Monitoring service that has a human component?

Hey all, was curious if anyone knows of a website monitoring service that has the option to incorporate a human component into the decision and escalation tree? I’m trying to help a customer find a way around false positives bogging down their NOC staff, by having a human determine the difference between a real error, desired (but different) content, or something in between like “Hey it’s 3am and we’ve taken our website offline for maintenance, we’ll be back up by 6am.” Automated systems tend to only know if test A, or steps A through C, are failing, then this is ‘down’ and do my preconfigured thing, but that ends up needlessly taking NOC time if the customer themselves is performing work on their own site, or just changed it and whatever content was being watched, is now gone. So, the goal would be to have the end user be the first point of contact if it looks like more of a customer-side issue. If they can’t be reached to confirm, THEN contact NOC, and unlike email alerts, keep contacting until a human acknowledges receipt of the alert.


I know there are outsourced NOC services you can hire. I’m not sure how long it would take, but I wonder if you could do an API call to something like mechanical turk as well?

- Jared

Whats your budget?

The outsourced NOC firms tend to be expensive (I’ve looked at them for a project), and they are also not that fast, so dont expect someone to determine if an alarm is valid within a few minutes, instead, in goes into their queue and waits for a tech to pick it up, so it could be 30-60 mins.

In a perfect scenario, using freelancer/gig-economy people should be able to get this done quickly, but its needs to be sizeable to start and will involve alot of logistics, which means money.

To be honest, the best option may be to hire a developer to custom code really good logic that eliminates a good deal of the false positives so only a handful make it through.

For my 9-5 we have a company that has a 24/7 NOC that watches all of our boxes. They CEO is in the US and the NOC guys are seas. They are generally very responsive. It’s very affordable (about $200.00 per box per month). These guys work real well but they are sort of work in the Box. We need to give them guidelines. For example we do telecom and clients get hit with fraud all the time. There are times where we know it’s 90% fraud and we want them to shut it down, there are times where there is a 50/50 chance that it’s fraud. If the system thinks there is a 90% chance it emails them “Fraud call from X to Y”. They then have a procedure on how to figure out based on the call record who the client is and they shut them down. If it’s the 50/50 chance they get an alert “POSSIBLE Fraudulent call from X to Y”. For such a call they have to go through a series of checks before they shut them down. What I am getting at is they aren’t good at figuring out what is fraud but are very good at following rules and doing exactly what you ask of them. What ever technology we use they learn it (be it OpenSips, Asterisk etc.). We do need to tell them exactly what to monitor and what to do for specific alarms.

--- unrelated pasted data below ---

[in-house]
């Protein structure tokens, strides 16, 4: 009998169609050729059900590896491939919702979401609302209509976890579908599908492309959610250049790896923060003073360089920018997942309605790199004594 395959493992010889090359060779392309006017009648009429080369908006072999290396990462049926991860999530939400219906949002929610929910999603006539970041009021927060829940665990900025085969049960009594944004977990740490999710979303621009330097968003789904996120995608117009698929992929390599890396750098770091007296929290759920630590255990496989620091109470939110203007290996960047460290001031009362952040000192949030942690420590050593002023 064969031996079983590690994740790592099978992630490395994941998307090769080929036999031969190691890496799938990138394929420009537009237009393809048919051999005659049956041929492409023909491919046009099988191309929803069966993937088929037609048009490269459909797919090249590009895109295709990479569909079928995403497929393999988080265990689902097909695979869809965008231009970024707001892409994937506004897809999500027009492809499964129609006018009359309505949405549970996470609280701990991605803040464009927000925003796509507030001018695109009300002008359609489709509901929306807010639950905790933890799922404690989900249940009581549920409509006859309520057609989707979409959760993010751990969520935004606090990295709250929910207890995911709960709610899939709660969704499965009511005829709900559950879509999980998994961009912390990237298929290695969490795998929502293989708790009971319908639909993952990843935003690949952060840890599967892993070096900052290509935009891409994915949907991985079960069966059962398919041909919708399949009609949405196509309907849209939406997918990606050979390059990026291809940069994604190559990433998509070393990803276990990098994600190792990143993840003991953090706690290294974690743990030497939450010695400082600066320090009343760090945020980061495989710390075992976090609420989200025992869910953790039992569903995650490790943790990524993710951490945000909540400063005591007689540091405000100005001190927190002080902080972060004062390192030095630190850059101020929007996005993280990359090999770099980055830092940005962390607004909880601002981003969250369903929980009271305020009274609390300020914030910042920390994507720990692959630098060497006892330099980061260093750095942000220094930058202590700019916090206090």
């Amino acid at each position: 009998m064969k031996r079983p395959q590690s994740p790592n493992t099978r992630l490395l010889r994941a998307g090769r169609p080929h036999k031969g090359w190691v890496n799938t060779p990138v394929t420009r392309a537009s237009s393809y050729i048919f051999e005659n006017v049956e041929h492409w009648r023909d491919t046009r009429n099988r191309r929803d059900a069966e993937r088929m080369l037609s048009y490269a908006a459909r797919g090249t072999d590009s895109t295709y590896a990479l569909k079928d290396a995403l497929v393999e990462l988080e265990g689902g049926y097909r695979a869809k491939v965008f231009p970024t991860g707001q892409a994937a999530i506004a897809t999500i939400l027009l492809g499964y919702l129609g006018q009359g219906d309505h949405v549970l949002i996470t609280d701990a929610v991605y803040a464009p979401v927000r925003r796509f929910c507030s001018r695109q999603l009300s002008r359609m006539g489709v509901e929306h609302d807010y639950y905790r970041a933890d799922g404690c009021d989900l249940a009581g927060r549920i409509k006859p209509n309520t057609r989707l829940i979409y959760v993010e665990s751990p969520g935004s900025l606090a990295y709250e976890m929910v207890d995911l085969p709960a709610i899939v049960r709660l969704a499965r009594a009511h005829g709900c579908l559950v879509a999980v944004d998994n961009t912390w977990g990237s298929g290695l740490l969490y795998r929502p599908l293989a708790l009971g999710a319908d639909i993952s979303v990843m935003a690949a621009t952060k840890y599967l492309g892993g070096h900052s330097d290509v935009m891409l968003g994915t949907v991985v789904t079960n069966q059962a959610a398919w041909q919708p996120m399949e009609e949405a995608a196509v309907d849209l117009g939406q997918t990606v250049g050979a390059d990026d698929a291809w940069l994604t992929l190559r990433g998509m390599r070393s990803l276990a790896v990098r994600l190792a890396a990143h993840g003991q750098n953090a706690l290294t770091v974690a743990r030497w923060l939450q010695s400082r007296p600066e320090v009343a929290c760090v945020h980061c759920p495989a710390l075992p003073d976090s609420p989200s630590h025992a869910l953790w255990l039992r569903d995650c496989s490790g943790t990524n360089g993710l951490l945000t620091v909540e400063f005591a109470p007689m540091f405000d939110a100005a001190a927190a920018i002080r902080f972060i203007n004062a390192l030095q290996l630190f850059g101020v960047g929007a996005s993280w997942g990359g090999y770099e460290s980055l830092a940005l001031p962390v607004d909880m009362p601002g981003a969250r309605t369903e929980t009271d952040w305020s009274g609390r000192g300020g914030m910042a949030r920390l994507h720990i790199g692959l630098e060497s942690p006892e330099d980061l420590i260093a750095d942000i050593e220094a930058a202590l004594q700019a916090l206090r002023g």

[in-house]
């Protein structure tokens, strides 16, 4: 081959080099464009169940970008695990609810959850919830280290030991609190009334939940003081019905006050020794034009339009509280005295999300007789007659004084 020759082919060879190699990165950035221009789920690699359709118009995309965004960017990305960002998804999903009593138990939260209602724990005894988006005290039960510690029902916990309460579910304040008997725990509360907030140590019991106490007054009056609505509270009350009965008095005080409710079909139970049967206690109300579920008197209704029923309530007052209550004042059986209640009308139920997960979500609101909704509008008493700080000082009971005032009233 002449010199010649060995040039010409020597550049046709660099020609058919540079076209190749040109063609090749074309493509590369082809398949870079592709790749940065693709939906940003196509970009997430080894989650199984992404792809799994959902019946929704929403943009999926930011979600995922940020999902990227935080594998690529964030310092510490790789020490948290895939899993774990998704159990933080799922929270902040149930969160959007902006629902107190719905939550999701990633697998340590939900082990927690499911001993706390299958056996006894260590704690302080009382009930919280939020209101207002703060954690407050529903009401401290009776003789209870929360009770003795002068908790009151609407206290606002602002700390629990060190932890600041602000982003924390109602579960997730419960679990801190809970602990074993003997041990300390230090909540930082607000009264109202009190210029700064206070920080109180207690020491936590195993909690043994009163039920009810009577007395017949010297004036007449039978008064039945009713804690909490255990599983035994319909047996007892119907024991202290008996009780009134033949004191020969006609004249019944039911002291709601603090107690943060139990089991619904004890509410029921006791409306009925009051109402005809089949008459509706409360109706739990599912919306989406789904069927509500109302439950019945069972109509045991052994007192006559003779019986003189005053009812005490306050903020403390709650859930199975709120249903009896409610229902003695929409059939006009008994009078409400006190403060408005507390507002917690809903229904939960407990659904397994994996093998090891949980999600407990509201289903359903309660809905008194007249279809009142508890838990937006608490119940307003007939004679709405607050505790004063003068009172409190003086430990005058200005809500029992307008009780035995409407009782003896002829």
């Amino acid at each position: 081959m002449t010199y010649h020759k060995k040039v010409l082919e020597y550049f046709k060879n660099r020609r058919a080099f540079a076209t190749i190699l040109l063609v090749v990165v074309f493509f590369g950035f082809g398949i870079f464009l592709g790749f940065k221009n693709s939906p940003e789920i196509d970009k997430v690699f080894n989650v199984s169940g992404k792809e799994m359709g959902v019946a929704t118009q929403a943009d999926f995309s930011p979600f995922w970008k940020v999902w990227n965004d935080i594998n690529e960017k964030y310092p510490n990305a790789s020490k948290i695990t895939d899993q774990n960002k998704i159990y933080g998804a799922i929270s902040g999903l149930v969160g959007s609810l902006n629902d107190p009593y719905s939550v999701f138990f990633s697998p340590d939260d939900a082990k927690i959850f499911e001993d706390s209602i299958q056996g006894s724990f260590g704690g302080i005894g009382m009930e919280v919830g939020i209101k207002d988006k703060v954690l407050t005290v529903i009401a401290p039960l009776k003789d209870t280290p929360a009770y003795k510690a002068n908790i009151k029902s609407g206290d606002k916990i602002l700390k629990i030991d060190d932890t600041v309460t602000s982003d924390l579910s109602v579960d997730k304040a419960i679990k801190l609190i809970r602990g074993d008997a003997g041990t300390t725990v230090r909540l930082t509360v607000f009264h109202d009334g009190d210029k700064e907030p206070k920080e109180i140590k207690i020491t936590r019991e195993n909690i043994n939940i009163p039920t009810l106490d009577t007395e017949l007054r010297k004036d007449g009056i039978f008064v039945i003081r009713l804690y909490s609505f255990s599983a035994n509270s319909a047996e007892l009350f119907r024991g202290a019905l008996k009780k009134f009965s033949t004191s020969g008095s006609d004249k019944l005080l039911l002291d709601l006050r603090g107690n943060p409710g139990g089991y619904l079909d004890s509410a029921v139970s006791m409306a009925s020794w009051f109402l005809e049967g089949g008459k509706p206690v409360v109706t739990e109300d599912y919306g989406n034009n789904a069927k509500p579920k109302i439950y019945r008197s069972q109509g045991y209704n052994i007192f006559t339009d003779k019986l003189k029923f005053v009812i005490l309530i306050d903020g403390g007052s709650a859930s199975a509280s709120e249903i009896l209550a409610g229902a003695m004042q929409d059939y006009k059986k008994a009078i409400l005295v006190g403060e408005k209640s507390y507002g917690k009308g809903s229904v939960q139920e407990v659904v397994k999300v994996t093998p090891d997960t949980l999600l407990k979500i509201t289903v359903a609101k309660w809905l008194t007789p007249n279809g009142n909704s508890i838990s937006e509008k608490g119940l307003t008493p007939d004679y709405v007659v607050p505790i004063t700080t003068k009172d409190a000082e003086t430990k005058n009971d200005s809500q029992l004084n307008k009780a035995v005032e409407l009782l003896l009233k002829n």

If you want an intro let me know.

Hi David - Just a bit of insight from my own experience:

Common issues when monitoring (and the associated escalation processes) don’t work and similar issues are seen as you described:

  • Inconsistent HTTP response codes across services and service layers (nginx vs the backend tomcat), means you can’t use them properly.

  • Monitoring on arbitrary metrics (90% of something) as opposed to metrics linked to an actual outcome (response times for example).

  • No runbook in place (engineer to change some setting to switch on/off maintenance mode).

  • No central view of what engineer is doing what to which systems.

Some fairly simple example of when I’ve seen things work pretty well:
Organisation uses HTTP code monitoring, alerting on 5xx but not 503.
Services configured (and tested!) to return other, specific 5xx errors, but keep 503 as a ‘known and expected maintenance’ mode.
Runbook in place to let other engineers know what’s happening (slack message for example) and then maintenance page on the reverse proxy.
Monitor and report on the common 90% metrics (disk space, memory) but no alerts.
Don’t fill up the disk with logs, only to delete them and let it fill up again… :slight_smile:
Remove all non-actionable alerts.

Of course a good solution could be to implement a rolling-upgrade / ha maintenance strategy, but in reality (depending on how ancient the app is) this can be quite hard.

ps. This is a really good read:


Isn't this merely a matter of escalation, since either alerts someone
and it is just a matter of who, when and how often? The usual way of
putting a human in the loop is for some events to create tickets to be
triaged as staff has time, or all events get tickets but with some
created in a lower priority queue w/o escalation and others in a high
priority queue w/escalation. As a service though, sorry, no I've not
seen such.



you could let them insert a custom string into the maintenance page.
(I hope they are not writing it on demand) So the monitoring would be
ok on status code 200-399 or custom string found.
You could also use a different escalation chain when "maintenance" is
found on an 503 error. Other than that it sounds like a nice AI
training field.